The Do’s & Don’ts of Treating a Sports Injury

The Do’s; If you suffer an injury such as a sprain, strain, muscle pull, or tear, immediate first aid treatment can prevent complications and help you heal faster. How we manage an injury, be it a sprain or a fracture in the acute or the first 72 hours plays a major role in the recovery time. The commonly used practices are rubbing, pulling, and applying heat to the injured area. This unfortunately, doesn’t hasten the recovery. The following are the scientifically proven methods on how to treat an acute injury and are widely accepted across the globe.

PRICE : Price stands for protection, rest, ice, compression & elevation. Using these immediate first aid measures is believed to relieve pain, limit swelling and protect the injured soft tissue. When an injury occurs, damaged soft tissue may bruise, swell or bleed (externally or internally) and become inflamed. Healing occurs as the damaged tissue is replaced by collagen, perhaps better known as scar tissue. In most cases the tissue needs complete repair before you should return to sports. Protection: When injured, you have to protect the injured site from further injury. This can be done by means of splints, padding, Braces or other orthotic supports. For example, a suspected collar bone fracture can be protected by supporting the upper limb with a sling; an ankle sprain can be protected from further injury through taping or ankle braces. Avoid putting weight on the injured part, get help moving to a safe area off the field.

Rest : You have rest the affected joint / muscle or ligament to allow it to heal. Inadequate rest can cause instability and repetitive injury. The area to be rested can also be put in a POP slab, or in a cast to reduce micro movements, which can hamper healing, as in the case of Fracture, it can also relieve pain. Rest does not mean Bed rest. It is a relative rest, that is you rest only the affected area. Example : Some one with a shoulder injury can continue to cycle/walk and keep fit; similarly a person with a ligament injury of the knee can stay fit by using rowing / walking in the pool or doing some upper body strength training. Just make sure you do not do things that cause pain or further damage in the injured area.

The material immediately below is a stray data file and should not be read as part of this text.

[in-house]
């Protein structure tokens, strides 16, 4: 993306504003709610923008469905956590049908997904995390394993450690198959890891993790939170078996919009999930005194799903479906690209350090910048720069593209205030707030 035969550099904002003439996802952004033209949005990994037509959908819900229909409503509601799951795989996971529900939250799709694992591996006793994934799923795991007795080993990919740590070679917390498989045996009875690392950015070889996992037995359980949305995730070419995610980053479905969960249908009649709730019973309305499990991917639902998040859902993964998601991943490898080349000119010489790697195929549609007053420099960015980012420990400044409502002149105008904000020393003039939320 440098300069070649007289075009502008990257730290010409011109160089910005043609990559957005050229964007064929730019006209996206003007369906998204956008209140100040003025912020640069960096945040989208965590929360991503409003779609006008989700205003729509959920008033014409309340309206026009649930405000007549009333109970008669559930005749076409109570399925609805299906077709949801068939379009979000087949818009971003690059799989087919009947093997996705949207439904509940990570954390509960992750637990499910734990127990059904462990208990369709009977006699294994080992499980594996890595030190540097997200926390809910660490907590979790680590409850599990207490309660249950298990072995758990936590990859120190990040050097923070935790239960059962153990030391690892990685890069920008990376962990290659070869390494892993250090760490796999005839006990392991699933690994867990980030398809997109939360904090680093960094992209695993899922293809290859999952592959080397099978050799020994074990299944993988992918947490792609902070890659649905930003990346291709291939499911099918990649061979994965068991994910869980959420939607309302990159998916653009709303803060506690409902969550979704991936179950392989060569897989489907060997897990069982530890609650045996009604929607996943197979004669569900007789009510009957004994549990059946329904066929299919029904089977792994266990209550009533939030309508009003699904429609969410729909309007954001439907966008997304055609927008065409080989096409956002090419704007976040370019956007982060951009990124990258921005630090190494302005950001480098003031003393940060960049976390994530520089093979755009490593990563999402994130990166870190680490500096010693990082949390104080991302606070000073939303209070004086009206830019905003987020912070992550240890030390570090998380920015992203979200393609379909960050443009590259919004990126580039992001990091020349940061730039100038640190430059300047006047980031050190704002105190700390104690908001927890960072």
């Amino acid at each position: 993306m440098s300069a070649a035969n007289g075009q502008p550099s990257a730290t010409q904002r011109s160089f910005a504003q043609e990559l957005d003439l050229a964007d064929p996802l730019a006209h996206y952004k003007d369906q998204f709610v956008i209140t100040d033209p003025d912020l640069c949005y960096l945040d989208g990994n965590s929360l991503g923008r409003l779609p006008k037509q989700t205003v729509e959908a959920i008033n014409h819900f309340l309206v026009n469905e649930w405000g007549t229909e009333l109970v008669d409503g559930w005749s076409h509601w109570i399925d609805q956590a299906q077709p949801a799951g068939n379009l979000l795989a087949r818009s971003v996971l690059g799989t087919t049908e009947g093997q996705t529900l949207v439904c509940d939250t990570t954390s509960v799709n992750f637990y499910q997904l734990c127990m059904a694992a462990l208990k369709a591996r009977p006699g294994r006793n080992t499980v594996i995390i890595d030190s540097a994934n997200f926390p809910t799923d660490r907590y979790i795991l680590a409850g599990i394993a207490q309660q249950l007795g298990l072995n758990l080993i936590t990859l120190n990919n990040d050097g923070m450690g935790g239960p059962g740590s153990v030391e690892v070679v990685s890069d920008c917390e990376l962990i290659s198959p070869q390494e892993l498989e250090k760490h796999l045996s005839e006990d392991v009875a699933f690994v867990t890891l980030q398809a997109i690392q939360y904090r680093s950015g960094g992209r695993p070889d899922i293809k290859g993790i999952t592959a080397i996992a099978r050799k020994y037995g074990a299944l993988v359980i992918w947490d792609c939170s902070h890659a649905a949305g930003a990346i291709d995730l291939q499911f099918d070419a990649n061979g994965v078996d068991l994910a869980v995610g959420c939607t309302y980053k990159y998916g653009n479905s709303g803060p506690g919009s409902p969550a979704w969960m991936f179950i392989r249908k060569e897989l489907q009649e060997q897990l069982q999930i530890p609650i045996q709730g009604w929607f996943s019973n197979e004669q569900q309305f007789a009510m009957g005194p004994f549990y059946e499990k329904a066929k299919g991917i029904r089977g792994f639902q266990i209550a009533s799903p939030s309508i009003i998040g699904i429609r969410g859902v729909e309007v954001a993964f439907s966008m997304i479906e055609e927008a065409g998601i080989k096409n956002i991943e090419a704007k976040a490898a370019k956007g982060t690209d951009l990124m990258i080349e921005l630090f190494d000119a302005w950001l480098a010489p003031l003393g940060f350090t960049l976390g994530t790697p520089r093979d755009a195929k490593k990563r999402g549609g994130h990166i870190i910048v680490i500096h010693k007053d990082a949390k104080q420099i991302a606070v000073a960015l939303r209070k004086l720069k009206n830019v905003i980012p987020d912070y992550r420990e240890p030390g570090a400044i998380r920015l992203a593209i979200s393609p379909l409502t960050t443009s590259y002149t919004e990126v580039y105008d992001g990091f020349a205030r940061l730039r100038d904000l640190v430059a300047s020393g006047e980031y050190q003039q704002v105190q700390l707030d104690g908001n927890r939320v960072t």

Ice: When injured, there is an inflammatory response, which is natural to occur, A localized acute inflammatory response triggers vascular changes in the injured area, recruits pathogen-fighting neutrophils, and begins the process of developing a new adaptive immune response. In lay man terms we call it as a swelling. While we need the blood to rush to the injured site, we do not want too much of it, which can hamper the healing process. Hence ICE the injured site. By icing we cool down the area and limit the swelling and moreover ice is the cheapest and easily available pain killer on earth, with negligible side effects. This is the magic pill administered in the sports field, where the athlete jumps up to resume their game. A good rule is to apply cold compresses for 15 to 20 minutes repeated every 2 hours during the day. You will not ice, if there is an open wound.

Compression : Compression is primarily applied to stop bleeding and to reduce/control the swelling of the injured area. Crepe bandages or compression bandages are applied in distal to proximal (down up) in a figure of 8 or in parallel form to the injured segment. Although some swelling is inevitable, too much swelling results in significant loss of function, excessive pain and eventual slowing of blood flow through vessel restriction. An elastic bandage, rather than a firm plastic bandage (such as zinc-oxide tape) is required. Usage of a tight, non-elastic bandage will result in reduction of adequate blood flow. The fit should be snug so as to not move freely, but still allow expansion for when muscles contract and fill with blood. Elevation: Elevation again is used to contain swelling.

Elevation: aims to reduce swelling by increasing venous return of blood to the systemic circulation. This will not only result in less swelling, but also aid in waste product removal from the area. The basic principle is to elevate the affected upper or lower limb above the level of the heart and against gravity. For example, if you injure an ankle, try lying on your bed with your foot propped on one or two pillows. This simple principle helps to reduce bleeding and swelling. Extensively used in sports clinics and in hospital settings, following a trauma or surgery.

“For wounds to heal we need controlled inflammation, not too much, and not too little. At present, the PRICE treatment approach is still being recommended by most experts.

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